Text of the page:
Originally, written by Charles H. Spurgeon: Updated to modern English by Darren Hewer.
“He will save his people from their sins.” Matthew 1:21
Some people, if asked how they understand “salvation,” will reply, “Being saved from hell and taken to heaven.” This is one result of salvation, but it’s not even close to all that it is.
It’s true that our Lord Jesus Christ saves His people from God’s coming wrath. He saves us from the condemnation which their sins bring on us. But His triumph is far more complete than this. He saves His people “from their sins.” When Christ saves a man or woman, He casts Satan from his throne, and will not let Satan be their master anymore.
No one is truly Christian if sin still reigns over their body. Sin will still remain in us, but it will never have control. There will be a battle within ourselves for control, with our old nature fighting against the new law and the new spirit which God has given us. But sin will never get the upper hand. Christ will be Master of the heart, and so sin must be removed from heart, mind, and action.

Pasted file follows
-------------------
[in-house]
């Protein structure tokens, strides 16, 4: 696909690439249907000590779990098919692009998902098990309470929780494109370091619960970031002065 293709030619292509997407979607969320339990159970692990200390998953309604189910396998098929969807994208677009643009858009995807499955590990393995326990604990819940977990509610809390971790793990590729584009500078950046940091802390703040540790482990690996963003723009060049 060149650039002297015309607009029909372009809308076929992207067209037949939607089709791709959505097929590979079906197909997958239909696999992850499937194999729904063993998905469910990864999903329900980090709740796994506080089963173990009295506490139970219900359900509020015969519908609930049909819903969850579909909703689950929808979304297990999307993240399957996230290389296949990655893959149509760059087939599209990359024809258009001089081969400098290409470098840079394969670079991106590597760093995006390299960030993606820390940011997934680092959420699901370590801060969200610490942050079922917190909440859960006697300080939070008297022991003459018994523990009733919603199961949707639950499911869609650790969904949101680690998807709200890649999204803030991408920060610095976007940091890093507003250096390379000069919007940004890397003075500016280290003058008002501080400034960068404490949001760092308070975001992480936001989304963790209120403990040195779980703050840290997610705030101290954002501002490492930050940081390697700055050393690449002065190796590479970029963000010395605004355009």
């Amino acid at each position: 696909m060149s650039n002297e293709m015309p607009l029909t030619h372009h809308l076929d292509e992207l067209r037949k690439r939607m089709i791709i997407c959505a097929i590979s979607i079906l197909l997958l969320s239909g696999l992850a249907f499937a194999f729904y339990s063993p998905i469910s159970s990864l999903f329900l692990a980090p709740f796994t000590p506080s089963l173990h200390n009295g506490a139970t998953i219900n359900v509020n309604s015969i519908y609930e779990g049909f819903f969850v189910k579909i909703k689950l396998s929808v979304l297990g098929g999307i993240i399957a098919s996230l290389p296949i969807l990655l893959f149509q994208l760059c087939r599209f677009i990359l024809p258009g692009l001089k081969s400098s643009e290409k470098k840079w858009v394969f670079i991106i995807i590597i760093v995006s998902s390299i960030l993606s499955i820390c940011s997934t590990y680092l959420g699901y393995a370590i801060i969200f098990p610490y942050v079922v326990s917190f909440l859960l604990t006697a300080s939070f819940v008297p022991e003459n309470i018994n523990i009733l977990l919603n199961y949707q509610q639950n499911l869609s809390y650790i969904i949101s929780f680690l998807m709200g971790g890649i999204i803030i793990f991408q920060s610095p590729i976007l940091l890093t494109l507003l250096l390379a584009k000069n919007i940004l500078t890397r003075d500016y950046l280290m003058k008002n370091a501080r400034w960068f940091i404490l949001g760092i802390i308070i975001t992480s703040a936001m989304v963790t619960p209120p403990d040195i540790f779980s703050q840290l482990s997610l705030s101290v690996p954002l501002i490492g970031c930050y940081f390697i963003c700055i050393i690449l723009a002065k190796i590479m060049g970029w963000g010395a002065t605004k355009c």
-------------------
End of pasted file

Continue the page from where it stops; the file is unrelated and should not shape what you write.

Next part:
Jesus, the Lion of the tribe of Judah, will prevail. Satan, the dragon, will be cast out. Is sin still reigning within you? If you continue to engage in unrepentant sin, your heart is unchanged, and if your heart is unchanged you are not saved. If the Savior hasn’t sanctified you, renewed you, and given you a hatred of sin and a love of holiness, He has done nothing discernible in you. The grace which does not make a life more beautiful is a worthless counterfeit. Christ saves His people, not in their sins, but from them, since “without holiness no one will see the Lord” (Hebrews 12:14). “Everyone who confesses the name of the Lord must turn away from wickedness.” (2 Timothy 2:19)
If we continue to cavalierly engage in sinful behaviors, how can we hope to be counted among His people? Lord, save me now from all evil, and enable me to honor my Savior in both my heart and my life.
Question: How would you explain “salvation” to someone who asked you what it means?
You can comment on this devotional online at: